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The BA.5 subvariant can evade protection, but there are still tools to fight it


A highly transmissible variant of the coronavirus is spreading through Canada, driving another wave of infections, even among those who have recently recovered from COVID-19.

The Omicron subvariant BA.5, and to a lesser extent, BA.4, is largely behind the latest wave — the seventh of the pandemic and the third since the arrival of Omicron. 

Both have shown an ability to evade the protection offered by previous infection. 

“The BA.5 subvariant has mutated to the extent that your body is not recognizing it and people are getting reinfected,” said Dr. Fahad Razak, an internist at St. Michael’s Hospital in Toronto and the scientific director of Ontario’s COVID-19 Science Advisory Table.

“So you’re seeing this additional surge start in Ontario, and now it’s started in other parts of Canada as well.”

The good news is that data emerging from countries where BA.4 and BA.5 have already taken hold, such as South Africa, suggest they are not more severe than previous Omicron subvariants or more likely to lead to hospitalizations.

Still, the sheer number of people likely to get sick (particularly those vulnerable to serious illness), coupled with the overtaxed emergency rooms in many parts of the country, is cause for concern, Razak said.

“Something that’s a little bit less severe but infects a lot of people means … that the total number of Canadians who get sick — very sick and potentially die — can actually be higher,” he said.

Razak pointed to a scientific analysis conducted for the Toronto Star, which found that since mid-2021, Omicron has been more deadly for Ontarians aged 60 and over than the previous two waves combined due to the high volume of infections.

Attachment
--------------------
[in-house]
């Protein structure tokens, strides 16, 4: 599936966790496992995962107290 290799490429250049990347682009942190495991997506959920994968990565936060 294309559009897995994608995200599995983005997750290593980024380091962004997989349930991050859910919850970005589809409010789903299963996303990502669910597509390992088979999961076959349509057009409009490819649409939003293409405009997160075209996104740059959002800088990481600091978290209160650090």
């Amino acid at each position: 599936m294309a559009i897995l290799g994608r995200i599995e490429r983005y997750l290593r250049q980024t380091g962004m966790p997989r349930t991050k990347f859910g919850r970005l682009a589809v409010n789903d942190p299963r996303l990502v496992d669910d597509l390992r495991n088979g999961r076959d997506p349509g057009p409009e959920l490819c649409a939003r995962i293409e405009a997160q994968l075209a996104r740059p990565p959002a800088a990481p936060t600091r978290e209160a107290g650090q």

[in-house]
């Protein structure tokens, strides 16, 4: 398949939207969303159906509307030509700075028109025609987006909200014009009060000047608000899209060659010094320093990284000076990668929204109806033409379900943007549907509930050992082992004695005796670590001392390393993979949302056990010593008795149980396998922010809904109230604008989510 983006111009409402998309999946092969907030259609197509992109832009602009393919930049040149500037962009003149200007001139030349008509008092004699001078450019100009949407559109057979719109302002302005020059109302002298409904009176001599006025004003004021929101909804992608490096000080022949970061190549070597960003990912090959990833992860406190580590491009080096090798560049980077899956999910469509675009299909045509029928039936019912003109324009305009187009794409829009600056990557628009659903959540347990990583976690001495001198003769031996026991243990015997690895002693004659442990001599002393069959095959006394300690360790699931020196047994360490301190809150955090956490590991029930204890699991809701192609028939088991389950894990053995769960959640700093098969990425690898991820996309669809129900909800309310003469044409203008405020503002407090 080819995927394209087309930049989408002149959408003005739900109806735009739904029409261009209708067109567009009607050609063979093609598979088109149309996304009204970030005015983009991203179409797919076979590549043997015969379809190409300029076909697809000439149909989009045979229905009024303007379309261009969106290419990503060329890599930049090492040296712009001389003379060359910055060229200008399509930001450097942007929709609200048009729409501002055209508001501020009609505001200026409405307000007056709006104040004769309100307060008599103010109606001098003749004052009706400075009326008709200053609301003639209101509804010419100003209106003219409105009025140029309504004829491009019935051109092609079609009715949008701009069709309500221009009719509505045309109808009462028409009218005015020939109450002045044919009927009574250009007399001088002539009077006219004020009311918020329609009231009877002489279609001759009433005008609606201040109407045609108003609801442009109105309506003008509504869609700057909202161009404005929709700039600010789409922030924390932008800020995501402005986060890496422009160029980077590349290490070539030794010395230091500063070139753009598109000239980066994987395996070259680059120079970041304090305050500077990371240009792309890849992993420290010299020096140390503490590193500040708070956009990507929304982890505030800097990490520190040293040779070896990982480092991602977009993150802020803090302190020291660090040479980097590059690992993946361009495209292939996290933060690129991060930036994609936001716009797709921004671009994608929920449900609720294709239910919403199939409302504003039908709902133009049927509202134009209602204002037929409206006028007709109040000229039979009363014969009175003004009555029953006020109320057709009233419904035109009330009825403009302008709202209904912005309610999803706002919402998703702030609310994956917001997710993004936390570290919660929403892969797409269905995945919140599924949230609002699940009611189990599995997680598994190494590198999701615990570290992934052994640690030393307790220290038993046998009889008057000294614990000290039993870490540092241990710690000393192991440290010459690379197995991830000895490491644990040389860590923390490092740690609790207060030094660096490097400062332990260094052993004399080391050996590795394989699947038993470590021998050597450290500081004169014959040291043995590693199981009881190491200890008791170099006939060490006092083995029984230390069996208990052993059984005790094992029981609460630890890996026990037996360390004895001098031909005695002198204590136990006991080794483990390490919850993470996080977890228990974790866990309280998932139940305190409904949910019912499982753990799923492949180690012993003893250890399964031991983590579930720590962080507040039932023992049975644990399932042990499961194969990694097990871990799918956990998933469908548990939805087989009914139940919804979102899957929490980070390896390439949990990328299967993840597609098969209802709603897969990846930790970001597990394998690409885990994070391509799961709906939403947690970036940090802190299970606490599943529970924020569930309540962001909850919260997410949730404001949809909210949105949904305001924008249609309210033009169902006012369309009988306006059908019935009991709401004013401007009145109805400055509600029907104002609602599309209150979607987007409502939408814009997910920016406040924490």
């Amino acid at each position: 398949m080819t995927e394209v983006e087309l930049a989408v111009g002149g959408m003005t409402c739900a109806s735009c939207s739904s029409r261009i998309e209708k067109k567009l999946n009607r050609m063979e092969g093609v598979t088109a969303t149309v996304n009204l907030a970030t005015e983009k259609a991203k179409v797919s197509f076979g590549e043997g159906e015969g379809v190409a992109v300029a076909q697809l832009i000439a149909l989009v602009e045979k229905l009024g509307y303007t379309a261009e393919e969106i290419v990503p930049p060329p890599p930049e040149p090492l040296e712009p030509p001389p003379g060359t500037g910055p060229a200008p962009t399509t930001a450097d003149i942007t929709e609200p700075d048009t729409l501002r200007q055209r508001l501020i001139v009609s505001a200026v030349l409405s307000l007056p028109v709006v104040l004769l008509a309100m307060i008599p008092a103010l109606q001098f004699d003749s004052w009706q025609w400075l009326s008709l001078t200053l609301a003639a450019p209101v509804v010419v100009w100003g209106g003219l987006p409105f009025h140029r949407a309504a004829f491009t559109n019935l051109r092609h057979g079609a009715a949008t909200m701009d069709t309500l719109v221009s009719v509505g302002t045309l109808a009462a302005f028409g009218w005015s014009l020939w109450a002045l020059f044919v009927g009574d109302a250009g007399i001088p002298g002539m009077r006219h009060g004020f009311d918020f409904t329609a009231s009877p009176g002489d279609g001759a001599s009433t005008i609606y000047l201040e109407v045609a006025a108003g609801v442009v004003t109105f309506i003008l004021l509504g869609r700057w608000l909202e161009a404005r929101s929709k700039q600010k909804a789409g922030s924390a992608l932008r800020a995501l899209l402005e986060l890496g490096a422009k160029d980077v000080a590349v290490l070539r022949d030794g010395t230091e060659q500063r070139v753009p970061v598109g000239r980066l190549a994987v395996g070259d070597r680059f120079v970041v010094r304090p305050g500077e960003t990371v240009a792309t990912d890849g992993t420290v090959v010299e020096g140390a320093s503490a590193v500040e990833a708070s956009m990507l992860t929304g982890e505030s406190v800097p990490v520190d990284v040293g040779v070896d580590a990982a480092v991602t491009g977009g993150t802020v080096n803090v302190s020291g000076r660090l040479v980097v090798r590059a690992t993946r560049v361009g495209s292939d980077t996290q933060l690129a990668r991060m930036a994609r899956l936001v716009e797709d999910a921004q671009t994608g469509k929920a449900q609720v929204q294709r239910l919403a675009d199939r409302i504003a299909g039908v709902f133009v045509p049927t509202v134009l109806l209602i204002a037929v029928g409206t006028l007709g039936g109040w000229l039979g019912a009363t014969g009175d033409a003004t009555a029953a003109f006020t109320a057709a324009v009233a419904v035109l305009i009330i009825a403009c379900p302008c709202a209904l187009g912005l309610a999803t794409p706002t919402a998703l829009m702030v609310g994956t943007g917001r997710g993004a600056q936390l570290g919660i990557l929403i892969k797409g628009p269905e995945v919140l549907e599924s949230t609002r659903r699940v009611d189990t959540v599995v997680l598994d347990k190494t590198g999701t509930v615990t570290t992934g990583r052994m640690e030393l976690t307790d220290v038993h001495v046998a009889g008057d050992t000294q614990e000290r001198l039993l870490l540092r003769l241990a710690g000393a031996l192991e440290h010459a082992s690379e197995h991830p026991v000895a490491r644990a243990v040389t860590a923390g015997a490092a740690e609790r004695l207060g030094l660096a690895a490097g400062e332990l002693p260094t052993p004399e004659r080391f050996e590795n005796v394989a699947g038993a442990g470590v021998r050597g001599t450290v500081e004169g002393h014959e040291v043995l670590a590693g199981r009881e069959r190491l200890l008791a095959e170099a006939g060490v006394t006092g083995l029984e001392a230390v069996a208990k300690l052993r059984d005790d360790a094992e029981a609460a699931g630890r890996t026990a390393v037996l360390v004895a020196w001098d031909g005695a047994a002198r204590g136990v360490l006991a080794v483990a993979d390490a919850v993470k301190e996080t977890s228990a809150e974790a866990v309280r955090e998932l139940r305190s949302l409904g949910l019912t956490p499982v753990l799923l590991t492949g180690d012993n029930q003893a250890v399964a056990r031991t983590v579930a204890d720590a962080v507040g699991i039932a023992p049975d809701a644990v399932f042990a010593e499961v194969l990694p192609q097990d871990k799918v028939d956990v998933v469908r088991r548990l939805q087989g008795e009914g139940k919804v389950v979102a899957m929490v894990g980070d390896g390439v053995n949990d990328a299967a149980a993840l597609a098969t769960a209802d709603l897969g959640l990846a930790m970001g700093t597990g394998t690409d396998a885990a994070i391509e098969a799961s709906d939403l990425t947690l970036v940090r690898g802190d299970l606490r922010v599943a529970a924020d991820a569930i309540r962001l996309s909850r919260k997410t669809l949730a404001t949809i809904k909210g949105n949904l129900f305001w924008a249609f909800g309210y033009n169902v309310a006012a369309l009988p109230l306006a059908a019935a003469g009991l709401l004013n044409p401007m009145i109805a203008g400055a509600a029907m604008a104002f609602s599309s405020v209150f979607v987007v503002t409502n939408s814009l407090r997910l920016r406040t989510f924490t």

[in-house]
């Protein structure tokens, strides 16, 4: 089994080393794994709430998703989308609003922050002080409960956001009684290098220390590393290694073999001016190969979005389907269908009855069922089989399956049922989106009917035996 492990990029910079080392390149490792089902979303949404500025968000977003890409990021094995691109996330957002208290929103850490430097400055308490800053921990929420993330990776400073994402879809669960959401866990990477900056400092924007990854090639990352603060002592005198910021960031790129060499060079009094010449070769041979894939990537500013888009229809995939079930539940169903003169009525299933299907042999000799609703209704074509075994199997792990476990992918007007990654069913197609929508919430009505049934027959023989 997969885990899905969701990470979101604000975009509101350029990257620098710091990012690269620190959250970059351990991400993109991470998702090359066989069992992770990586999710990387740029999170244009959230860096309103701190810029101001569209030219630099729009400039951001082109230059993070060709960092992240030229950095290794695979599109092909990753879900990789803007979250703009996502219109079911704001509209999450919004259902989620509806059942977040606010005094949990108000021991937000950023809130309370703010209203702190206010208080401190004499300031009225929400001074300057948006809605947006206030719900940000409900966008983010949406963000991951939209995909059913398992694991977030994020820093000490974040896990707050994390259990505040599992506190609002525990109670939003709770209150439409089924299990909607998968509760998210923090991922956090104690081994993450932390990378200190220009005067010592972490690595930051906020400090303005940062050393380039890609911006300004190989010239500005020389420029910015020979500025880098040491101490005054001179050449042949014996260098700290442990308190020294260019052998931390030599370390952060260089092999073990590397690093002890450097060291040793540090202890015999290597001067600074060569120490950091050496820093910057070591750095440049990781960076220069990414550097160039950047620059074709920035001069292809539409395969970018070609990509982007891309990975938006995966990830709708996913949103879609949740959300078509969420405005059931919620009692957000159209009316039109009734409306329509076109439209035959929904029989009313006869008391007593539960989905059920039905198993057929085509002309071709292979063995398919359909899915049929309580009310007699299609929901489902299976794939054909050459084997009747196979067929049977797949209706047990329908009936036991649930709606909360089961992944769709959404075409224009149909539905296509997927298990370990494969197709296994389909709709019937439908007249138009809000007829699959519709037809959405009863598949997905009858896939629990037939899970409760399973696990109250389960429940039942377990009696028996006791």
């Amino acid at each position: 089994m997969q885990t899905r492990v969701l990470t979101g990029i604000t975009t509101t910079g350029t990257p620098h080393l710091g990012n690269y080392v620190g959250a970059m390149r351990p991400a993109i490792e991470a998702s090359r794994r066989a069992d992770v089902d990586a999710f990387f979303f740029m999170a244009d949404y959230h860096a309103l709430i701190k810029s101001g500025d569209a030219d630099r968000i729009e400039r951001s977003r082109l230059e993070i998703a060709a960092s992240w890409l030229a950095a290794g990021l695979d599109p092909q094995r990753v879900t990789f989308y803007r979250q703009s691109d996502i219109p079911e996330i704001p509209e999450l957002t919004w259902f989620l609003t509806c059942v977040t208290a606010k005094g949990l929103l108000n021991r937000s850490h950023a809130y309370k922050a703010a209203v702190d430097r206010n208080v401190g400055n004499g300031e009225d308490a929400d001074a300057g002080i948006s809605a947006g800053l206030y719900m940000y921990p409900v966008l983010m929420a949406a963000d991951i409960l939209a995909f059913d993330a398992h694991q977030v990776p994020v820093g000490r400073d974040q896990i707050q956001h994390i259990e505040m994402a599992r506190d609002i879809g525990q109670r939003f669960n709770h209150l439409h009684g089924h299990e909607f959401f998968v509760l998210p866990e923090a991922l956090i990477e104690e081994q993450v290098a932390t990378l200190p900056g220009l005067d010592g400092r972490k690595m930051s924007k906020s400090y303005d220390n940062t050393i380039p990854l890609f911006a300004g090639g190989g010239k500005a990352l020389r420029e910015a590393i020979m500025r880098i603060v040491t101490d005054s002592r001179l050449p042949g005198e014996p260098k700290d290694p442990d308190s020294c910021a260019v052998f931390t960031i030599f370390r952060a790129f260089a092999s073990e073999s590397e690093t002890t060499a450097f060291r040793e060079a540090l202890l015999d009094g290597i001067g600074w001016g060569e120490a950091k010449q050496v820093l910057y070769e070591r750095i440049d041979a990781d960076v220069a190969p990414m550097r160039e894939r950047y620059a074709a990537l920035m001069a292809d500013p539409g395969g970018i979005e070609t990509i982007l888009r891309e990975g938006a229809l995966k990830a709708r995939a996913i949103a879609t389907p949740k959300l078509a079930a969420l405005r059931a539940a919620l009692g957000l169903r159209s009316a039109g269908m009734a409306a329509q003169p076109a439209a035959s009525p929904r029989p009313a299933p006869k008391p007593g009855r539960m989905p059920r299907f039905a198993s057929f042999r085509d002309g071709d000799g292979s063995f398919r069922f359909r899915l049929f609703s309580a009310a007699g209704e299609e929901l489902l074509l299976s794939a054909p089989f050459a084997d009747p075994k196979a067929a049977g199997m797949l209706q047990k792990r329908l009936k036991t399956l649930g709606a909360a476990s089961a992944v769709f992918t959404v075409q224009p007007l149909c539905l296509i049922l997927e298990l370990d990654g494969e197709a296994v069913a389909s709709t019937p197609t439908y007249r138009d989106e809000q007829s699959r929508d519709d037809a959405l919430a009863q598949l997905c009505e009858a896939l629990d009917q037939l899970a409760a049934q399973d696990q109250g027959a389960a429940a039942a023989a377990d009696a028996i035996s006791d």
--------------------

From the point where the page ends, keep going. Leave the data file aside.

Razak is now among a chorus of experts and public health officials urging the Canadian public to get a booster for protection against more serious illness.

“That third dose is incredibly valuable,” he said. “It gives you protection against severe disease and will give you at least a few weeks, maybe a couple of months, for protection against even getting infected at all.

“So if you haven’t received that third dose, there’s no better time than now.”

Keeping your vaccination ‘up to date’

Canada had one of the highest vaccination rates in the world after two doses, but uptake on subsequent shots has been slower. Across Canada, more than 40 per cent of eligible Canadians have not yet received a third dose. 

Razak says the messaging around what constitutes being “fully vaccinated” needs to change, given the evolution of the virus and the waning immunity of the vaccines over time. 

“Probably the better way of describing this is keeping your vaccines up to date, rather than being fully vaccinated, in the face of a virus that is mutating rapidly.”

WATCH | Dr. Zain Chagla answers your questions about vaccines:

COVID-19: How protective are 3 vaccine doses at this point?

Infectious diseases specialist Dr. Zain Chagla answers questions about how much protection three doses of a COVID-19 vaccine offer several months out, as well as the status of fourth vaccine doses.